From JDSupra, Courtney Malveaux discusses a recent action by the Virginia Department of Labor and Industry that empowered its inspectors to make classification decision while inspecting a worksite for an Occupational Safety and Health Act (OSHA) purposes. Courtney writes:
Just this summer, the agency empowered its non-attorney inspectors to make a legal determination during inspections: the employment status of everyone at a worksite. If the inspector makes an on-the-spot decision that your contractors should really be considered employees, you pay dearly.
How? By taking penalty reductions off the table, for starters. Each item on an OSHA citation can cost you up to $7,000 or even $70,000, depending on the severity. Historically, the agency has reduced penalties by up to 85 percent, especially if you have a good history of workplace safety and act in good faith.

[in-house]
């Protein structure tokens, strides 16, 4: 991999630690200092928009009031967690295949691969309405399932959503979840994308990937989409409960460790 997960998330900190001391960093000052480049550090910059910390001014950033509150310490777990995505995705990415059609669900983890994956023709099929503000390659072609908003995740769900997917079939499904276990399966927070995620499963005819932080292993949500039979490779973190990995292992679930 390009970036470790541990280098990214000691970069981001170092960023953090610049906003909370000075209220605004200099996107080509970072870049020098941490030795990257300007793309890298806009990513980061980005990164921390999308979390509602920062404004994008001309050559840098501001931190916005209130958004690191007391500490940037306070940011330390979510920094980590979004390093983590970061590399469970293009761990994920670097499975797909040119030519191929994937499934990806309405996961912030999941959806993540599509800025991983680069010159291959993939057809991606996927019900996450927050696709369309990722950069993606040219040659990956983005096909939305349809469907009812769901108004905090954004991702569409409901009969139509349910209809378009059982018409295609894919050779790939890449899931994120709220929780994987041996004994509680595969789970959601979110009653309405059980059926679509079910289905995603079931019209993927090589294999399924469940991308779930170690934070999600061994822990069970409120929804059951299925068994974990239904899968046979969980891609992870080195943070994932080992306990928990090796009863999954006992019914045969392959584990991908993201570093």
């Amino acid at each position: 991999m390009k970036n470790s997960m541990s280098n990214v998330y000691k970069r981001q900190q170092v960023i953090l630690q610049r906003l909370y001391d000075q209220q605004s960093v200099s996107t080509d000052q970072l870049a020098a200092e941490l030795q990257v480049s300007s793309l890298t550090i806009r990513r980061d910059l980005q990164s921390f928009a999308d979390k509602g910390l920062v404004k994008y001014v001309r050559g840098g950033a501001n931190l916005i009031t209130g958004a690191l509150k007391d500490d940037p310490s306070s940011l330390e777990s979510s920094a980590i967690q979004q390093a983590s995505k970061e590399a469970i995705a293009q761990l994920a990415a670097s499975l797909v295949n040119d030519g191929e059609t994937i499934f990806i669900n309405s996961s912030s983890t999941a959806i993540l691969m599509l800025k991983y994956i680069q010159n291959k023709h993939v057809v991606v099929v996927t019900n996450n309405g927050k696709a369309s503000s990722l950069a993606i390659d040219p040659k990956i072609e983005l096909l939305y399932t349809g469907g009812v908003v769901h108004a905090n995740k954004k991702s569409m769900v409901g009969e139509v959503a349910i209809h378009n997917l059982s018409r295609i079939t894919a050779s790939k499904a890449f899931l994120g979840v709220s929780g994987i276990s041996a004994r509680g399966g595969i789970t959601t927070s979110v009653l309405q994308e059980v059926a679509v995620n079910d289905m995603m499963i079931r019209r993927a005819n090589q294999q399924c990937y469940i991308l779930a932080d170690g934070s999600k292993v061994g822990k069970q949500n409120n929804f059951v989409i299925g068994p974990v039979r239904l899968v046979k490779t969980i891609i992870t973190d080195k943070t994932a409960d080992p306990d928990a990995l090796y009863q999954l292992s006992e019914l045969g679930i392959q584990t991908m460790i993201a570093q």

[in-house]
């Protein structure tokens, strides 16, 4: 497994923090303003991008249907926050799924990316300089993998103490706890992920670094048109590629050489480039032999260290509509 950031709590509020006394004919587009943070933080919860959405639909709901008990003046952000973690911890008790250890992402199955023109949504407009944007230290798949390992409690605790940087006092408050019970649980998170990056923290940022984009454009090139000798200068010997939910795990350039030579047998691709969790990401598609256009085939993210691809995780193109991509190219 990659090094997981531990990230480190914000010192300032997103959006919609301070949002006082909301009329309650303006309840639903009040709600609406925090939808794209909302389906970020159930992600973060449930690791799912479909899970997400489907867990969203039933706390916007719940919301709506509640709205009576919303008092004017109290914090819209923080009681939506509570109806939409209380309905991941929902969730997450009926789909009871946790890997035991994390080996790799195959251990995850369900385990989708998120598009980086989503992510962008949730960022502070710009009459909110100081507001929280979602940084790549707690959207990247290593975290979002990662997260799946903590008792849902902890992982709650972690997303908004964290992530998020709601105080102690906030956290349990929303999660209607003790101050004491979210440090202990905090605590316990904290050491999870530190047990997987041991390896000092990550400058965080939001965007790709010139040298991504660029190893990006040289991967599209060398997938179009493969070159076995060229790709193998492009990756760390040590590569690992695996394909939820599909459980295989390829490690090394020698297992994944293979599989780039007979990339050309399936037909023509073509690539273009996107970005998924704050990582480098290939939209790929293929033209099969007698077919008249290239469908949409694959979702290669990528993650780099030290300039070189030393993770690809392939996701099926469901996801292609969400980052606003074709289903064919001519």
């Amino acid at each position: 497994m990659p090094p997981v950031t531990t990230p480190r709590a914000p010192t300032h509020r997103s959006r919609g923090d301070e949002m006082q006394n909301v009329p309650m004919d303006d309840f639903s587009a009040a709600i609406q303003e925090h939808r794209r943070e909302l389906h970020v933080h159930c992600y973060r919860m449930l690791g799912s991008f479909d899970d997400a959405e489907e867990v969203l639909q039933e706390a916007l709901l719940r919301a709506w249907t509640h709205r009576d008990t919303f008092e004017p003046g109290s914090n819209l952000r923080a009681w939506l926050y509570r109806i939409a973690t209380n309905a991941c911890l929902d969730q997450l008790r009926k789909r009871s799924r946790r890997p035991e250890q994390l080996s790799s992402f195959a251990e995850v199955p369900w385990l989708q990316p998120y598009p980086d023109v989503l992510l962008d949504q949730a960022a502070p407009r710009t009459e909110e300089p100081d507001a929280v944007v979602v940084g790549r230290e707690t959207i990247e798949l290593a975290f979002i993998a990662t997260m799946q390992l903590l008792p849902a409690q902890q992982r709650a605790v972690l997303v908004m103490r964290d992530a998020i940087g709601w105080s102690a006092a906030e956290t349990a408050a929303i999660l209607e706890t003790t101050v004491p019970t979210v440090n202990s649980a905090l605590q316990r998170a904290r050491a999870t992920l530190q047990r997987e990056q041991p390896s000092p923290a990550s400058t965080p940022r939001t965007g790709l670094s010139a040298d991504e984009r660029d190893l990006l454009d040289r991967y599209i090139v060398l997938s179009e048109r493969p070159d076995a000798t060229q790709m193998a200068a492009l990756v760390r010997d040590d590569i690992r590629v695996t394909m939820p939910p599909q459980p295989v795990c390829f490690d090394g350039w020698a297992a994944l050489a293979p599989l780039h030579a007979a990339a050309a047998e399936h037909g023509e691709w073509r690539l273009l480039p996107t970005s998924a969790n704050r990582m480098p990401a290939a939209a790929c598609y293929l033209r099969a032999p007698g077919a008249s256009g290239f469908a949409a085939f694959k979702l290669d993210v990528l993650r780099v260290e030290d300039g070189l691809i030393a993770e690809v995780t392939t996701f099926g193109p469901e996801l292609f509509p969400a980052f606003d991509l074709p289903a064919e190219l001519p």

But not any more. Under the new policy, if the inspector declares that your contractors should be considered employees, watch out. You’re paying full freight on each penalty, without exception. Your only recourse would be legal action.
The consequences don’t stop there. The inspector will then take off his or her DOLI hat, and then require everyone’s contractor’s licenses on behalf of the Department of Professional and Occupational Regulation (“DPOR”). A refusal will earn you a subpoena. And every contractor or subcontractor who fails to produce it gets referred to DPOR for additional sanctions such as fines, probation, suspension and license revocation.
Your smallest contractors will get extra attention. The agency will refer all cases in which the value of a subcontract falls below $1,000 to the Virginia Workers’ Compensation Commission for further audits.
Read the full story at OSHA Targeting “Contractor” Designations in Virginia